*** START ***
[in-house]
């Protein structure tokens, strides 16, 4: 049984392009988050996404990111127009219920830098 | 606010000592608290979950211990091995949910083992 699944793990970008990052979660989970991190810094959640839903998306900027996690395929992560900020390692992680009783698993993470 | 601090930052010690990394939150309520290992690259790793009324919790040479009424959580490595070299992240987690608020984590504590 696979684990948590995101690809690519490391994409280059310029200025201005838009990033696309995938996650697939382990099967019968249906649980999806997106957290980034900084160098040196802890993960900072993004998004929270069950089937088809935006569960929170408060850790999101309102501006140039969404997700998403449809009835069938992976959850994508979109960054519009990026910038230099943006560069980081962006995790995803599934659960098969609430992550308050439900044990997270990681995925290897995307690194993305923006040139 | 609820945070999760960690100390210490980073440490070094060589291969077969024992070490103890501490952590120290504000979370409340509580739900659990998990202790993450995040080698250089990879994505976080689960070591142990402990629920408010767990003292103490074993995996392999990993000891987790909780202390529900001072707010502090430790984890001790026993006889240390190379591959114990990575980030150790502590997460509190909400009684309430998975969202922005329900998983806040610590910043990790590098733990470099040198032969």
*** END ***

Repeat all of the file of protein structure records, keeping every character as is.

[in-house]
């Protein structure tokens, strides 16, 4: 049984392009988050996404990111127009219920830098 | 606010000592608290979950211990091995949910083992 699944793990970008990052979660989970991190810094959640839903998306900027996690395929992560900020390692992680009783698993993470 | 601090930052010690990394939150309520290992690259790793009324919790040479009424959580490595070299992240987690608020984590504590 696979684990948590995101690809690519490391994409280059310029200025201005838009990033696309995938996650697939382990099967019968249906649980999806997106957290980034900084160098040196802890993960900072993004998004929270069950089937088809935006569960929170408060850790999101309102501006140039969404997700998403449809009835069938992976959850994508979109960054519009990026910038230099943006560069980081962006995790995803599934659960098969609430992550308050439900044990997270990681995925290897995307690194993305923006040139 | 609820945070999760960690100390210490980073440490070094060589291969077969024992070490103890501490952590120290504000979370409340509580739900659990998990202790993450995040080698250089990879994505976080689960070591142990402990629920408010767990003292103490074993995996392999990993000891987790909780202390529900001072707010502090430790984890001790026993006889240390190379591959114990990575980030150790502590997460509190909400009684309430998975969202922005329900998983806040610590910043990790590098733990470099040198032969």